[Editor’s Note: LinkedIn currently seems to be all the rage for those in business and communication. PRNEWS decided to create a series on LinkedIn for those who want to expand their knowledge and experience using the platform. Today’s piece highlights best posting practices for burgeoning thought leaders.]
LinkedIn is THE place to be to discuss all things related to careers and leadership. It’s also currently the best social media platform to develop yourself, a client or management as a thought leader.
“We’ve seen a marked increase in executives and other business leaders leaning more into LinkedIn as a platform to talk directly to the world,” says Dan Roth, Editor-in-Chief at LinkedIn. “And they typically either get how to talk to this audience from the start — or figure it out pretty quickly.”
Roth says more than ever, LinkedIn members want to know what business leaders are thinking.
“What trends are they spotting, what memos are they sending to their teams, what have they noticed from talks with colleagues/peers, what are they doing to stay emotionally and mentally healthy?” Roth notes.
In addition to members, employees and potential employees want to hear more transparently from leaders on LinkedIn on workplace and cultural moments. Data from LinkedIn shows that employees are engaging 40 percent more with posts from the C-suite.
While there are many ways to display your expertise on LinkedIn (newsletters, video, LinkedIn Live, articles, etc.), one of the best ways to build a thought leadership presence is through engaging posts. Several prominent LinkedIn posters in the PR community shared their tips for building and maintaining an audience.
Decide on a Niche
Daniela Herrera, DEI consultant and speaker, can be found sharing her passion for inclusion and recruitment on LinkedIn. She says the first step for any thought leader is to figure out what your niche is and what that audience is interested in.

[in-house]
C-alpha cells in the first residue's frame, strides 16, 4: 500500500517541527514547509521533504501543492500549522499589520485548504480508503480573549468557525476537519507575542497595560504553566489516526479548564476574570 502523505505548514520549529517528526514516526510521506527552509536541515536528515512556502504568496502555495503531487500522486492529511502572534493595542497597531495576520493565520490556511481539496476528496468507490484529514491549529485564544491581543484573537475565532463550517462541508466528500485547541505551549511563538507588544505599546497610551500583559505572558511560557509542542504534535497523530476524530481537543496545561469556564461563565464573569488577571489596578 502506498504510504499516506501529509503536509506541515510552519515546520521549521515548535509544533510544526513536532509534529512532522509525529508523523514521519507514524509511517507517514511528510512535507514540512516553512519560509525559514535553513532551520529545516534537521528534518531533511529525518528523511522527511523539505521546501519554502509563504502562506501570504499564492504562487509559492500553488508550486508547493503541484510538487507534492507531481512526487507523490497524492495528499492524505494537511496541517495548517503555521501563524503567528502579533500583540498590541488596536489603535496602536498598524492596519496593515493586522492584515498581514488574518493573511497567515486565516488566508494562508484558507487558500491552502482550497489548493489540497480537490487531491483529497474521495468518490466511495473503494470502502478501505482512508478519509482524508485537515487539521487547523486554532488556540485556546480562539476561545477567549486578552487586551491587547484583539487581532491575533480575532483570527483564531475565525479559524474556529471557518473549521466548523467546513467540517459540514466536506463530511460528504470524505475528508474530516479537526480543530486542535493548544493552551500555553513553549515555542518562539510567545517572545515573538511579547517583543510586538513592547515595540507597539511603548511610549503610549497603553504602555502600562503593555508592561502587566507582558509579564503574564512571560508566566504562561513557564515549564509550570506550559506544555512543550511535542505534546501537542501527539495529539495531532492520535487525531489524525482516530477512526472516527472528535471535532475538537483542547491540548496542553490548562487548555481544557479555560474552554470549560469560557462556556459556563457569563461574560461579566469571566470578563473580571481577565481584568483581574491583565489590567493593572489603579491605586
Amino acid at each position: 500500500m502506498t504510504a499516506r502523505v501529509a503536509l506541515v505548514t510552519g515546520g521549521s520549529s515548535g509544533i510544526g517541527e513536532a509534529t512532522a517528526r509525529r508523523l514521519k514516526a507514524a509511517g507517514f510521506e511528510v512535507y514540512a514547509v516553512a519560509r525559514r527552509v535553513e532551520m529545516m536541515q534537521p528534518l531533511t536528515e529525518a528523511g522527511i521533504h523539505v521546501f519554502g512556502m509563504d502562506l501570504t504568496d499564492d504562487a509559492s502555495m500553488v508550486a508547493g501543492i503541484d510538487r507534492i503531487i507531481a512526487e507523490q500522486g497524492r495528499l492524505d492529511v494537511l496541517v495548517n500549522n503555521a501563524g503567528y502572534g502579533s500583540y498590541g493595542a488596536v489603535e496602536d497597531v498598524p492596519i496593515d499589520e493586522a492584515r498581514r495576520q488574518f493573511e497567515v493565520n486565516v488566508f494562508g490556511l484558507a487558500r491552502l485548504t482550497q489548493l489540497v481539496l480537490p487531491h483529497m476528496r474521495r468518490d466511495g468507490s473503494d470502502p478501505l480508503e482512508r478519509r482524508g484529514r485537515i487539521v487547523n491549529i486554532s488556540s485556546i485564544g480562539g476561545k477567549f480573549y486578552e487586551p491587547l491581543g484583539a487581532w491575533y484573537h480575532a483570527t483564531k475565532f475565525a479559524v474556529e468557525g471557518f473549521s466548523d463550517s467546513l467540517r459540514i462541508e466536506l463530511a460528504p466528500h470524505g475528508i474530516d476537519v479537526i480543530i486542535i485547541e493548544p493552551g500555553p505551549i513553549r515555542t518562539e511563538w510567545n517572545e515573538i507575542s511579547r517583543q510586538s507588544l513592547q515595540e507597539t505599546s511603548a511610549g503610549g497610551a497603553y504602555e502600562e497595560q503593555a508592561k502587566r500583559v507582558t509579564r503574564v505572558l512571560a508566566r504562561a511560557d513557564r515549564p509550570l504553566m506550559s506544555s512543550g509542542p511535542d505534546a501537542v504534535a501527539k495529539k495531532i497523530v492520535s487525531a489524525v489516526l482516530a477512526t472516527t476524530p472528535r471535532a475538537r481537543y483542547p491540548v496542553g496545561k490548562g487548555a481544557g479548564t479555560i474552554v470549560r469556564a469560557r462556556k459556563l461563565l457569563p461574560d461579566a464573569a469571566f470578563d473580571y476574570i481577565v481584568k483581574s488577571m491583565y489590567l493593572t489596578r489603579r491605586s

“You could easily write about everything and anything, but that might not set you apart as the go-to expert for the topics you want to cover,” Herrera says.
She also notes the importance of understanding that niche audience.
“Many thought leaders or experts don't invest the time and energy to genuinely connect with their audience, answer their questions, and listen to their thoughts, notes, and concerns,” she says. “Thought leaders are sought after, not only because of their expertise but because they can connect with their audience truthfully and reliably. Otherwise, your audience might as well just read an article about the topics you cover!”
Authenticity and Timing
Once you’ve figured out your focus, it’s important to develop a cadence and voice.
Parry Headrick, Founder and Chief Evangelist, Crackle PR, says to post about what you know—”The good, the bad, the ugly about your industry.”
“Nail down a few topics you’re passionate and knowledgeable about and focus on them with the white-hot intensity of a thousand suns.”
Headrick also notes the importance of timing. When you start it may not be every day, but eventually you will get there.
“Post at least twice weekly, but ideally once per day,” he says. “But don’t force it — if you’re forcing your writing your audience will know. Add real value or stay quiet. There’s too much noise in the feed.”
Patience and Consistency
No LinkedIn thought leader is created in a day. Herrera notes the importance of sticking with your posts.
“Becoming a thought leader doesn't happen overnight,” she says. “Staying consistent, even if you're not going viral or getting dozens of likes, helps your audience identify you as "the person" who talks about the topics you cover.”
Herrera also believes that every reader is equally important—no matter if your viewership is in the thousands, millions or single digits.
“Keep in mind that you never know who's reading: even if you're not getting as many likes or comments as you'd like, people are getting your content,” she says. “You never know; your next speaking engagement, press opportunity, or collaboration might come from a "social media lurker."
Don’t Anticipate Being a Thought Leader or Expect Things in Return
Headrick says the best thought leaders give value with nothing expected in return.
“Give away freely the thoughts and ideas and data that used to reside exclusively behind paywalls,” he says. “Un-gate your brain” to unlock thought leadership. Failing to do this is a major liability in today’s fiercely competitive landscape.”
Focus on the Long Game
Roth likes to remind creators to relax and take their time when posting—but not to sweat the small stuff.
“Don’t obsess about every post, in the same way that no one judges you off of one email or one hallway conversation. Like with trust, your voice builds over time.”
We could go on all day with LinkedIn best practices for posting, but these are a few, for now, that we think will benefit your efforts. If you have more suggestions or questions, feel free to reach out to senior editor Nicole Schuman at [email protected]. We may use your suggestions in a future piece.